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Question about baby goat

Discussion in 'Other Pets & Livestock' started by CindyS, Apr 23, 2009.

  1. CindyS

    CindyS Chillin' With My Peeps

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    Apr 14, 2008
    Geneseo, Illinois
    I am getting a baby nubian nanny tomorrow and she was born with 2 billys. Will she be able to breed when she gets older. I ask this because I use to have dairy cows and a heifer born with a bull is always sterile.
     
  2. Chic-n-farmer

    Chic-n-farmer Showers of Blessings

    Yes, she can be bred. [​IMG]
     
  3. SheriM

    SheriM Chillin' With My Peeps

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    Jan 27, 2009
    Free martens aren't a problem in goats like they are in cattle. She should have no problem breeding. I have several does who have brothers out there and all those brothers are now uncles. [​IMG]
     
  4. Chatychick

    Chatychick Chillin' With My Peeps

    Jul 9, 2007
    Blue Mound, Kansas
    I agree , she should be fine and have had triplets with 2 bucks and 1 doe and she had a beautiful baby last year...It isnt like cattle...
     
  5. username taken

    username taken Chillin' With My Peeps

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    Jan 31, 2009
    I wrote this on a similar thread not that long ago:

    In case anyone is interested in the science behind why cattle get freemartins but goats dont ...

    early on when the pregnancy is establishing, the first thing to develop is the membranes which form the foetus' half of the placenta. These membranes spread out and they have to cover a certain % of the uterus for the body to recognise the pregnancy and sustain it.

    In monoctus animals (those which generally ovulate only a single egg eg. cattle, deer, alpaca, horse), the membranes spread out as described above. If for some reason, there is twins or triplets in a monoctus animal, the membranes generally overlap. Monoctus foetuses do not have the ability to move very much, so the membranes remain overlapped. If the twins are a mixed sex pair (ie bull and heifer) some of the hormones from the bull foetus are transported to the heifer foetus via the overlapped membranes, and it is these hormones that result in the female being sterile. There is no effect on the bull.

    In polyoctus animals (those which generally ovulate more than one egg eg. pig, goat, sheep, dog, cat), the membranes spread out like mentioned, but in the case of an overlap of membranes, polyoctus foetuses are capable of motility in the uterus, so they simply move around and spread out until their membranes arent overlapping. Thus avoiding the transfer of hormones and avoiding the freemartin sterility issue.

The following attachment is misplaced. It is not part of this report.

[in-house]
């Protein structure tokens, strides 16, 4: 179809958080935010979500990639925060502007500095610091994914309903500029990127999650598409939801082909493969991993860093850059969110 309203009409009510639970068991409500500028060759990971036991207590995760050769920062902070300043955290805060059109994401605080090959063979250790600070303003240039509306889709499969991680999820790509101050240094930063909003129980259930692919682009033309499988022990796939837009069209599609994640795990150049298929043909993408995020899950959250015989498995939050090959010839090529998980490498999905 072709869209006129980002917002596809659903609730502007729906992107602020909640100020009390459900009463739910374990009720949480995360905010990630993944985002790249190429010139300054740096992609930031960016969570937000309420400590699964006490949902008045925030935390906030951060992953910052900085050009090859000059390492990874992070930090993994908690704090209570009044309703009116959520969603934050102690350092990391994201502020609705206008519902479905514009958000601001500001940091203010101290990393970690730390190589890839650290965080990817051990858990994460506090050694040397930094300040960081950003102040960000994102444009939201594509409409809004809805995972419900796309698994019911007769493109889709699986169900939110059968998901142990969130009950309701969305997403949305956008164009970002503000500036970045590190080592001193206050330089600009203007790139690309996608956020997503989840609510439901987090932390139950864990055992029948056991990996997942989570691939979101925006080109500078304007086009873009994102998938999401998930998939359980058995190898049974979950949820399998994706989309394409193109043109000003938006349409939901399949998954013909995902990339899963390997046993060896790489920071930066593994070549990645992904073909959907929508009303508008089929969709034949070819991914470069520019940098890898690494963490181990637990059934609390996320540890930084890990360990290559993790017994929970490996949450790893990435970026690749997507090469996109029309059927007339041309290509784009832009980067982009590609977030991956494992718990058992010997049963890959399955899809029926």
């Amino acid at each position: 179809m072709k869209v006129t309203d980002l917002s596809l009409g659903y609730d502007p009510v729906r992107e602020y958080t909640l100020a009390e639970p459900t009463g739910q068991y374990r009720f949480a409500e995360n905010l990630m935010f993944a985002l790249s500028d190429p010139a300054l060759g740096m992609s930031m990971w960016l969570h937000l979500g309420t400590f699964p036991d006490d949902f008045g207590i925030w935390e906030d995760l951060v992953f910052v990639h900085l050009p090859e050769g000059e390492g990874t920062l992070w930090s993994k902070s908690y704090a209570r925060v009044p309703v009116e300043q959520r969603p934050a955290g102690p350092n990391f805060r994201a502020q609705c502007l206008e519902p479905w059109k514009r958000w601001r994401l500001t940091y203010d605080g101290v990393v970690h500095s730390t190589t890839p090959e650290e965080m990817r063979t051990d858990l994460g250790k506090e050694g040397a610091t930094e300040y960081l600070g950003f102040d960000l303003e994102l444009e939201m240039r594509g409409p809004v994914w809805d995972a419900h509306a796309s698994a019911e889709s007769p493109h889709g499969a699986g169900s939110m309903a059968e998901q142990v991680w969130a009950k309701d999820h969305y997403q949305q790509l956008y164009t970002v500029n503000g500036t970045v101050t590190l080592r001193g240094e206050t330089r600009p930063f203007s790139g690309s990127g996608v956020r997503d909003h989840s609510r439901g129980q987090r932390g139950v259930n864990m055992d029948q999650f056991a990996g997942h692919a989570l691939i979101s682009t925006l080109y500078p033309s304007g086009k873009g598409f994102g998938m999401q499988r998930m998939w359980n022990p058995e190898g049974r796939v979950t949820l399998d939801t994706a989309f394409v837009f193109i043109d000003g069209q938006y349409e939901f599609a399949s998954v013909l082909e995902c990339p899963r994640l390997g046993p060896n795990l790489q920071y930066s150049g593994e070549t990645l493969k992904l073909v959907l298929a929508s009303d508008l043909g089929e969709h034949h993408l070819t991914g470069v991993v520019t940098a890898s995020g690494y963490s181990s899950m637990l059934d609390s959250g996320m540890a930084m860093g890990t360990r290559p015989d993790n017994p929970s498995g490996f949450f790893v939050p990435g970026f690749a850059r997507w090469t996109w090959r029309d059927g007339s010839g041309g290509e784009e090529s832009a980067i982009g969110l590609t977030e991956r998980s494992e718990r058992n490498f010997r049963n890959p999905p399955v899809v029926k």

Understanding that logic, of course there is the possibility that mixed sex bovine twins will not result in a freemartin, and multiples in goats can result in a freemartin. But I havent yet seen a goat or sheep freemartin.

    Goattalker - I've had triplets, quads and quints in all sorts of sex combinations - including the one you mentioned - and have never had a sterility problem.

    The last bit of this post - Goattalker said she had heard of triplets with 2M/1F and the female was sterile, but as I said then I've had many different trip, quad and quint sex combos and not had any fertility problems.​
     
  6. Chatychick

    Chatychick Chillin' With My Peeps

    Jul 9, 2007
    Blue Mound, Kansas
    Well as far as I have seen around here the deer are in a group like goats as we have some around here with twins and triplets.
    Freemartins are just something that will happen when you breed brother to sister...That is what happened to a cow we had. It dont always happen, but it does happen alot in cattle. There are some goats that the females are freemartins or the makles have undestended testicles, or none at all.
    This is what I have observed with the animals around here.
    Now Hermaphrodites are a whole different subject. The females are born with both sex organs.
     
  7. username taken

    username taken Chillin' With My Peeps

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    Jan 31, 2009
    Quote:Actually no, it has nothing to do with it.

    Quote:Monorchidism and cryptorchidism (one or both undescended testes) in buck kids has absolutely NOTHING to do with the freemartin phenomena, although it is highly heritable.

    How many does have you seen, that are diagnosed freemartins? Unless you are dealing with thousands of animals for many years, I am surprised that you would see more than one, if that, since the occurence of freemartins in goats is so low.
     

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